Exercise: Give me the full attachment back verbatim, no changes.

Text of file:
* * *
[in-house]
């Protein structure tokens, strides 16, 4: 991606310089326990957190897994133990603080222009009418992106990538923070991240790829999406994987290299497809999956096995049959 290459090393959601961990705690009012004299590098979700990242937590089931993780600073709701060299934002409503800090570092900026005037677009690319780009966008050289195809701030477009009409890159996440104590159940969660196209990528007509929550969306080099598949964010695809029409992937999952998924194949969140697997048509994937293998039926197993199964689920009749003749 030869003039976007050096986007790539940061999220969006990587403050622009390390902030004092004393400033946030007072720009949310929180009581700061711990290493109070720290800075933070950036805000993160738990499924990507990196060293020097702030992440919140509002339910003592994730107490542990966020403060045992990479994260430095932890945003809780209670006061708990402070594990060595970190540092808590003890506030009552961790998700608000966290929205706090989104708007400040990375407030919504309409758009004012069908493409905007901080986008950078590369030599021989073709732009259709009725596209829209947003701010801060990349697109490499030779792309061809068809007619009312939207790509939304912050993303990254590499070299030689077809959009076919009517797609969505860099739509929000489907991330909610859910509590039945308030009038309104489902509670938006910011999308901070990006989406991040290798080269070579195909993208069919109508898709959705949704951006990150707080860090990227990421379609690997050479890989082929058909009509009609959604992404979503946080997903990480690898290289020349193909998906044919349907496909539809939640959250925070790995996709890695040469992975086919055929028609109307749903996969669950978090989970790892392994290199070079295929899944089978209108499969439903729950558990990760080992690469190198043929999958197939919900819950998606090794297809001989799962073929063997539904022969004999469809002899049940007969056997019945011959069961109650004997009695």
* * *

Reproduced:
[in-house]
């Protein structure tokens, strides 16, 4: 991606310089326990957190897994133990603080222009009418992106990538923070991240790829999406994987290299497809999956096995049959 290459090393959601961990705690009012004299590098979700990242937590089931993780600073709701060299934002409503800090570092900026005037677009690319780009966008050289195809701030477009009409890159996440104590159940969660196209990528007509929550969306080099598949964010695809029409992937999952998924194949969140697997048509994937293998039926197993199964689920009749003749 030869003039976007050096986007790539940061999220969006990587403050622009390390902030004092004393400033946030007072720009949310929180009581700061711990290493109070720290800075933070950036805000993160738990499924990507990196060293020097702030992440919140509002339910003592994730107490542990966020403060045992990479994260430095932890945003809780209670006061708990402070594990060595970190540092808590003890506030009552961790998700608000966290929205706090989104708007400040990375407030919504309409758009004012069908493409905007901080986008950078590369030599021989073709732009259709009725596209829209947003701010801060990349697109490499030779792309061809068809007619009312939207790509939304912050993303990254590499070299030689077809959009076919009517797609969505860099739509929000489907991330909610859910509590039945308030009038309104489902509670938006910011999308901070990006989406991040290798080269070579195909993208069919109508898709959705949704951006990150707080860090990227990421379609690997050479890989082929058909009509009609959604992404979503946080997903990480690898290289020349193909998906044919349907496909539809939640959250925070790995996709890695040469992975086919055929028609109307749903996969669950978090989970790892392994290199070079295929899944089978209108499969439903729950558990990760080992690469190198043929999958197939919900819950998606090794297809001989799962073929063997539904022969004999469809002899049940007969056997019945011959069961109650004997009695």